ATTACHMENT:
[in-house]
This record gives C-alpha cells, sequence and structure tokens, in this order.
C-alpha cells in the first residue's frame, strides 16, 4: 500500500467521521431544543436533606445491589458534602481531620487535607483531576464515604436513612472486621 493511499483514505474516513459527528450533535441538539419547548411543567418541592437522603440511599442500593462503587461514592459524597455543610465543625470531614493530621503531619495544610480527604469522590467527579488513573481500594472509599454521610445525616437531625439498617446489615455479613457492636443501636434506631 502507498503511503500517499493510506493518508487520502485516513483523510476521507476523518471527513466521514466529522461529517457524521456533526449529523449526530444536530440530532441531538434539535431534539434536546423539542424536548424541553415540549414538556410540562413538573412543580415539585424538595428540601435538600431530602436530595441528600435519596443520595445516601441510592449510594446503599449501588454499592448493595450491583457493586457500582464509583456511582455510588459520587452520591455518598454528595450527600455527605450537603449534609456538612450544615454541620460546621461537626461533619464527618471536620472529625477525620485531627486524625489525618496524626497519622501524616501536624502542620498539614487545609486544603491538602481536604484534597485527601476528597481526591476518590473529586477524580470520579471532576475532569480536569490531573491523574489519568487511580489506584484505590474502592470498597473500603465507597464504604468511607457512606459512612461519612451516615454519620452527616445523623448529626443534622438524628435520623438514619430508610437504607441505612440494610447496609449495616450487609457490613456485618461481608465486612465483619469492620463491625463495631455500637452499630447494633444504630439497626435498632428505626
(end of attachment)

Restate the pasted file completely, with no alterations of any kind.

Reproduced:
[in-house]
This record gives C-alpha cells, sequence and structure tokens, in this order.
C-alpha cells in the first residue's frame, strides 16, 4: 500500500467521521431544543436533606445491589458534602481531620487535607483531576464515604436513612472486621 493511499483514505474516513459527528450533535441538539419547548411543567418541592437522603440511599442500593462503587461514592459524597455543610465543625470531614493530621503531619495544610480527604469522590467527579488513573481500594472509599454521610445525616437531625439498617446489615455479613457492636443501636434506631 502507498503511503500517499493510506493518508487520502485516513483523510476521507476523518471527513466521514466529522461529517457524521456533526449529523449526530444536530440530532441531538434539535431534539434536546423539542424536548424541553415540549414538556410540562413538573412543580415539585424538595428540601435538600431530602436530595441528600435519596443520595445516601441510592449510594446503599449501588454499592448493595450491583457493586457500582464509583456511582455510588459520587452520591455518598454528595450527600455527605450537603449534609456538612450544615454541620460546621461537626461533619464527618471536620472529625477525620485531627486524625489525618496524626497519622501524616501536624502542620498539614487545609486544603491538602481536604484534597485527601476528597481526591476518590473529586477524580470520579471532576475532569480536569490531573491523574489519568487511580489506584484505590474502592470498597473500603465507597464504604468511607457512606459512612461519612451516615454519620452527616445523623448529626443534622438524628435520623438514619430508610437504607441505612440494610447496609449495616450487609457490613456485618461481608465486612465483619469492620463491625463495631455500637452499630447494633444504630439497626435498632428505626